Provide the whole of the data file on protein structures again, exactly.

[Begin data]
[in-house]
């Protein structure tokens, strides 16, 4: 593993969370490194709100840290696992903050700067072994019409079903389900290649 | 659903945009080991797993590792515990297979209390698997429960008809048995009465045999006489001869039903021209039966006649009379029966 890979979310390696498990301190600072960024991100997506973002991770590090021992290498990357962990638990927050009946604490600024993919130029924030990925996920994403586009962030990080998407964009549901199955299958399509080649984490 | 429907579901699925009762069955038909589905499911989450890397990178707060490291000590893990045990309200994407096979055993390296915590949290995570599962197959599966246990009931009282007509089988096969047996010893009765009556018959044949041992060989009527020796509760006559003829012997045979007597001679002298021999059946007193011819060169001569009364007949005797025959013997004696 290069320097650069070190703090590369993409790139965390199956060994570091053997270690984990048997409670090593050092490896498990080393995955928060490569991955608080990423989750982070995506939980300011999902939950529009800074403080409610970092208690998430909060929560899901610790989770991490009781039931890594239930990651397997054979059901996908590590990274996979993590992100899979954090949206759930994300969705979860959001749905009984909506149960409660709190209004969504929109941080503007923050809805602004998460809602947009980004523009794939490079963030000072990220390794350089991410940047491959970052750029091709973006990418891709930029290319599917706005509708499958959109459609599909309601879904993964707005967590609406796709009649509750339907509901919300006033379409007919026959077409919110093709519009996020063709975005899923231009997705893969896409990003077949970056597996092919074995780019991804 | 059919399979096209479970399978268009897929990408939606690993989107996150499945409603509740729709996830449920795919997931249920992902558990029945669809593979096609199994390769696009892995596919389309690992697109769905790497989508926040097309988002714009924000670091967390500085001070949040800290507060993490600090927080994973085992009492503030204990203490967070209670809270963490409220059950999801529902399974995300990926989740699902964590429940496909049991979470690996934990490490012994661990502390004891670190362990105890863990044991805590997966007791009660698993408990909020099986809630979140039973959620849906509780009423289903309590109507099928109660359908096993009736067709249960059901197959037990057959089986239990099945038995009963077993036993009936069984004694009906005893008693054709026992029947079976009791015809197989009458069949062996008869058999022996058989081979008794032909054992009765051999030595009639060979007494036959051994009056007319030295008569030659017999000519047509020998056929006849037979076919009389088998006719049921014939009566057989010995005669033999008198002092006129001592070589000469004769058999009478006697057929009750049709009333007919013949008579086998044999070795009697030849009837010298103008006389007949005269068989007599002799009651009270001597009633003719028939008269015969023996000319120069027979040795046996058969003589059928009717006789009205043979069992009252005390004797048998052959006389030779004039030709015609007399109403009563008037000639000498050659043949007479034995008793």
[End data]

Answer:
[in-house]
């Protein structure tokens, strides 16, 4: 593993969370490194709100840290696992903050700067072994019409079903389900290649 | 659903945009080991797993590792515990297979209390698997429960008809048995009465045999006489001869039903021209039966006649009379029966 890979979310390696498990301190600072960024991100997506973002991770590090021992290498990357962990638990927050009946604490600024993919130029924030990925996920994403586009962030990080998407964009549901199955299958399509080649984490 | 429907579901699925009762069955038909589905499911989450890397990178707060490291000590893990045990309200994407096979055993390296915590949290995570599962197959599966246990009931009282007509089988096969047996010893009765009556018959044949041992060989009527020796509760006559003829012997045979007597001679002298021999059946007193011819060169001569009364007949005797025959013997004696 290069320097650069070190703090590369993409790139965390199956060994570091053997270690984990048997409670090593050092490896498990080393995955928060490569991955608080990423989750982070995506939980300011999902939950529009800074403080409610970092208690998430909060929560899901610790989770991490009781039931890594239930990651397997054979059901996908590590990274996979993590992100899979954090949206759930994300969705979860959001749905009984909506149960409660709190209004969504929109941080503007923050809805602004998460809602947009980004523009794939490079963030000072990220390794350089991410940047491959970052750029091709973006990418891709930029290319599917706005509708499958959109459609599909309601879904993964707005967590609406796709009649509750339907509901919300006033379409007919026959077409919110093709519009996020063709975005899923231009997705893969896409990003077949970056597996092919074995780019991804 | 059919399979096209479970399978268009897929990408939606690993989107996150499945409603509740729709996830449920795919997931249920992902558990029945669809593979096609199994390769696009892995596919389309690992697109769905790497989508926040097309988002714009924000670091967390500085001070949040800290507060993490600090927080994973085992009492503030204990203490967070209670809270963490409220059950999801529902399974995300990926989740699902964590429940496909049991979470690996934990490490012994661990502390004891670190362990105890863990044991805590997966007791009660698993408990909020099986809630979140039973959620849906509780009423289903309590109507099928109660359908096993009736067709249960059901197959037990057959089986239990099945038995009963077993036993009936069984004694009906005893008693054709026992029947079976009791015809197989009458069949062996008869058999022996058989081979008794032909054992009765051999030595009639060979007494036959051994009056007319030295008569030659017999000519047509020998056929006849037979076919009389088998006719049921014939009566057989010995005669033999008198002092006129001592070589000469004769058999009478006697057929009750049709009333007919013949008579086998044999070795009697030849009837010298103008006389007949005269068989007599002799009651009270001597009633003719028939008269015969023996000319120069027979040795046996058969003589059928009717006789009205043979069992009252005390004797048998052959006389030779004039030709015609007399109403009563008037000639000498050659043949007479034995008793």